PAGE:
The efficacy of the Oxford University/AstraZeneca vaccine opens the way for a cheap and more easily transportable vaccine to be made available to some of the world’s poorest countries.
Unlike the Pfizer-BioNTech vaccine, AstraZeneca’s experimental vaccine is already a part of Covax, the global initiative which hopes to distribute some 2bn doses to 92 low- and middle-income countries at a maximum cost of $3 a dose.
As part of the initiative, AstraZeneca announced during the summer it would make 1.3bn doses of its then untried vaccine available at cost to ensure that any vaccine was not cornered by the world’s wealthiest countries.
The arrangement follows deals both with Covax and the Coalition for Epidemic Preparedness Innovations (Cepi), which agreed to help fund AstraZeneca’s vaccine manufacturing programme even while it was still being developed.
Under the arrangement the Serum Institute of India will produce 1bn doses under licence from AstraZeneca for India and low-income countries with the aim of producing 400m doses by the end of the year.
Even before the interim results of the vaccine’s phase 3 trials were announced it was suggested that the Indian government would rapidly follow any emergency use authorisation issued by the UK government to grant its own emergency use authorisation.
“We have started manufacturing the product,” the Serum Institute’s executive director, Suresh Jadhav, said over the weekend, adding that the institute could produce 50m-60m doses of the vaccine candidate developed by AstraZeneca and Oxford University every month from January, with 80m-100m doses already produced.
The promising results from AstraZeneca come at a time of mounting concern over how to distribute the vaccine equitably.
With an estimate that over 17bn doses may be required globally, and with the risk some may be spoiled, the world’s wealthiest countries have used their economic clout to over-procure potential vaccines, often from multiple candidates from the over 300 in development, to push to the front of the queue.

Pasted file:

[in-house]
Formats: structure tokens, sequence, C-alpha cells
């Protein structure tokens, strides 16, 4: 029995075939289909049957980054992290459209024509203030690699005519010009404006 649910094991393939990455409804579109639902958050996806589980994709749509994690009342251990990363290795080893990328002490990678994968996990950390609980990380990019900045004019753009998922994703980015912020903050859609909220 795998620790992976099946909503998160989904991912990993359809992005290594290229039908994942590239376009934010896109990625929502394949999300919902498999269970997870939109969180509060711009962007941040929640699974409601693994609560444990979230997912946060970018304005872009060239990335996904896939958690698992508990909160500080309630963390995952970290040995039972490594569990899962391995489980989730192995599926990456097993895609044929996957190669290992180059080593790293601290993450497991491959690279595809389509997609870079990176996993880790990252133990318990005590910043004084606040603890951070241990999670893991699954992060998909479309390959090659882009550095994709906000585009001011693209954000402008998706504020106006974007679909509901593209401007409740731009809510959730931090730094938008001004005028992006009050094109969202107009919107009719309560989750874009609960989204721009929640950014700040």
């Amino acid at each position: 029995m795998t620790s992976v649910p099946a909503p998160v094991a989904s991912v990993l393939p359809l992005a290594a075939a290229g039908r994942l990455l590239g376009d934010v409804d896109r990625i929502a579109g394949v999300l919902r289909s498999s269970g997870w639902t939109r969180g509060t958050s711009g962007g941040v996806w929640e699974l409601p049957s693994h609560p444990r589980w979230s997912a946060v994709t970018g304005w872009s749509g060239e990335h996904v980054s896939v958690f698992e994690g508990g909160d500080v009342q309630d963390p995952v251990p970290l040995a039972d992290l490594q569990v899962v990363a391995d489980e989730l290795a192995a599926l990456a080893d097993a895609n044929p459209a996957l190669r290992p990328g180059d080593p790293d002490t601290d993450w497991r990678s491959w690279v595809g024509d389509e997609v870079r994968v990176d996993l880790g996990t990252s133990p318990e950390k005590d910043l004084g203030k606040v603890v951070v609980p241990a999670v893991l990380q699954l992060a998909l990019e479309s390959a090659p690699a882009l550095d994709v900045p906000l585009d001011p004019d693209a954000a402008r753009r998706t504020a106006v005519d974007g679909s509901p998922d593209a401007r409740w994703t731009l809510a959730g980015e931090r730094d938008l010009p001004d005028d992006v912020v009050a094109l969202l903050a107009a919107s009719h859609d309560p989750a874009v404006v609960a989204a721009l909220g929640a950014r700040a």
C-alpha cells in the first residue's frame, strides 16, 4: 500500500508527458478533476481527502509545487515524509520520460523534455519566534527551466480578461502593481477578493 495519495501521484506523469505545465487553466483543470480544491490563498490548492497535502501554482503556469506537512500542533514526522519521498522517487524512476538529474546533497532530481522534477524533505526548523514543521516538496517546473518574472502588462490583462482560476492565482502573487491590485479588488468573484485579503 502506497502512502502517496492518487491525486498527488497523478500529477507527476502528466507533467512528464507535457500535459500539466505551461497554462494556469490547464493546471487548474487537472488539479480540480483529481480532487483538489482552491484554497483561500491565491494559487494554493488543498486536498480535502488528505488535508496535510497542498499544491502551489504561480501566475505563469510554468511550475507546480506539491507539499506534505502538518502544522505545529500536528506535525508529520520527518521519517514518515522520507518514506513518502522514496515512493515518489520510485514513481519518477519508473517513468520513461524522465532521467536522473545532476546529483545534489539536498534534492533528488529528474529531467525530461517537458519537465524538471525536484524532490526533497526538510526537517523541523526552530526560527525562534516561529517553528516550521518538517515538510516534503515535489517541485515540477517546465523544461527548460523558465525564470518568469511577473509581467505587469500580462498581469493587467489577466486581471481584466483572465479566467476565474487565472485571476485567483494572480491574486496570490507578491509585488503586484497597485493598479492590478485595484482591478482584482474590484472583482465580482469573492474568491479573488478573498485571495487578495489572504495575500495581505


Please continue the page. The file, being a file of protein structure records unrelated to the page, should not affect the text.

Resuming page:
Countries in the developing world, by contrast, have been left behind, lacking the influence of blocs such as the European Union.
Another advantage of the AstraZeneca vaccine, as opposed to the Moderna and Pfizer vaccines, which are based on mRNA technology and require ultra-cold-storage capacity chains – similar to that required for the Ebola vaccine successfully used in the Democratic Republic of the Congo – is that it can be stored at more normal temperatures and is expected to last longer.
The vaccine can be transported under “normal refrigerated conditions” of 2-8C (36-46F), AstraZeneca said.
By comparison, Pfizer plans to distribute its vaccine using specially designed “thermal shippers” that use dry ice to maintain temperatures of -70C.
AstraZeneca has said it will immediately apply for early approval of the vaccine where possible, and it will seek an emergency use listing from the World Health Organization, so it can make the vaccine available in low-income countries.
Pascal Soriot, the chief executive of the drug firm, said on Monday that the Oxford vaccine’s simpler supply chain and AstraZeneca’s commitment to provide it on a nonprofit basis during the pandemic meant it would be affordable and available to people around the world.
He said: “Today marks an important milestone in our fight against the pandemic. This vaccine’s efficacy and safety confirm that it will be highly effective against Covid-19 and will have an immediate impact on this public health emergency. Furthermore, the vaccine’s simple supply chain and our no-profit pledge and commitment to broad, equitable and timely access means it will be affordable and globally available, supplying hundreds of millions of doses on approval.”